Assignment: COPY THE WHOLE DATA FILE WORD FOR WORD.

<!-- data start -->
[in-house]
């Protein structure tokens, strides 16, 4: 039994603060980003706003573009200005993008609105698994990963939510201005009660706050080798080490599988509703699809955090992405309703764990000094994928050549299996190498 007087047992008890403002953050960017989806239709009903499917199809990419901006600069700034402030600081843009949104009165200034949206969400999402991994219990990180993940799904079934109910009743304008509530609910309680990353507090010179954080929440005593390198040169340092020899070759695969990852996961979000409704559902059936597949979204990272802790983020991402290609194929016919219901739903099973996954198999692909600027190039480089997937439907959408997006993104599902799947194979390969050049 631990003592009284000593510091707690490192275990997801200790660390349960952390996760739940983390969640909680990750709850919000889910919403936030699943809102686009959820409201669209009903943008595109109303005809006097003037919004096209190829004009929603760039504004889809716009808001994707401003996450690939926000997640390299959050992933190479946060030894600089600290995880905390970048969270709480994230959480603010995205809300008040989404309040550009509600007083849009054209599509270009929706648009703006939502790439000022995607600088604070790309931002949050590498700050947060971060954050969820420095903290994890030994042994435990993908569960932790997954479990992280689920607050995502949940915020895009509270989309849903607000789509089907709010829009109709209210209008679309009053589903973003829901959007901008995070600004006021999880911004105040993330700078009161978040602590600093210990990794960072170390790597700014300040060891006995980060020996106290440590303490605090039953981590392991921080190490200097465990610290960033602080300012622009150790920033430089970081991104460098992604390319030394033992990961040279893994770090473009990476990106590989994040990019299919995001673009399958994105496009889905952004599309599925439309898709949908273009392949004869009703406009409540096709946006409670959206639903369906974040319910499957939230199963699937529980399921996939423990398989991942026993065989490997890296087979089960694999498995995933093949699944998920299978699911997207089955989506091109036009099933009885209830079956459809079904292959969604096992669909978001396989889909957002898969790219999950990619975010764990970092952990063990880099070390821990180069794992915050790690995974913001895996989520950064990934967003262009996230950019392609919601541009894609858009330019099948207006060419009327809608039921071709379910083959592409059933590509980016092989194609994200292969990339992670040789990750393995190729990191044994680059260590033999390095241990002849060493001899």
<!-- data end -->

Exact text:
[in-house]
């Protein structure tokens, strides 16, 4: 039994603060980003706003573009200005993008609105698994990963939510201005009660706050080798080490599988509703699809955090992405309703764990000094994928050549299996190498 007087047992008890403002953050960017989806239709009903499917199809990419901006600069700034402030600081843009949104009165200034949206969400999402991994219990990180993940799904079934109910009743304008509530609910309680990353507090010179954080929440005593390198040169340092020899070759695969990852996961979000409704559902059936597949979204990272802790983020991402290609194929016919219901739903099973996954198999692909600027190039480089997937439907959408997006993104599902799947194979390969050049 631990003592009284000593510091707690490192275990997801200790660390349960952390996760739940983390969640909680990750709850919000889910919403936030699943809102686009959820409201669209009903943008595109109303005809006097003037919004096209190829004009929603760039504004889809716009808001994707401003996450690939926000997640390299959050992933190479946060030894600089600290995880905390970048969270709480994230959480603010995205809300008040989404309040550009509600007083849009054209599509270009929706648009703006939502790439000022995607600088604070790309931002949050590498700050947060971060954050969820420095903290994890030994042994435990993908569960932790997954479990992280689920607050995502949940915020895009509270989309849903607000789509089907709010829009109709209210209008679309009053589903973003829901959007901008995070600004006021999880911004105040993330700078009161978040602590600093210990990794960072170390790597700014300040060891006995980060020996106290440590303490605090039953981590392991921080190490200097465990610290960033602080300012622009150790920033430089970081991104460098992604390319030394033992990961040279893994770090473009990476990106590989994040990019299919995001673009399958994105496009889905952004599309599925439309898709949908273009392949004869009703406009409540096709946006409670959206639903369906974040319910499957939230199963699937529980399921996939423990398989991942026993065989490997890296087979089960694999498995995933093949699944998920299978699911997207089955989506091109036009099933009885209830079956459809079904292959969604096992669909978001396989889909957002898969790219999950990619975010764990970092952990063990880099070390821990180069794992915050790690995974913001895996989520950064990934967003262009996230950019392609919601541009894609858009330019099948207006060419009327809608039921071709379910083959592409059933590509980016092989194609994200292969990339992670040789990750393995190729990191044994680059260590033999390095241990002849060493001899």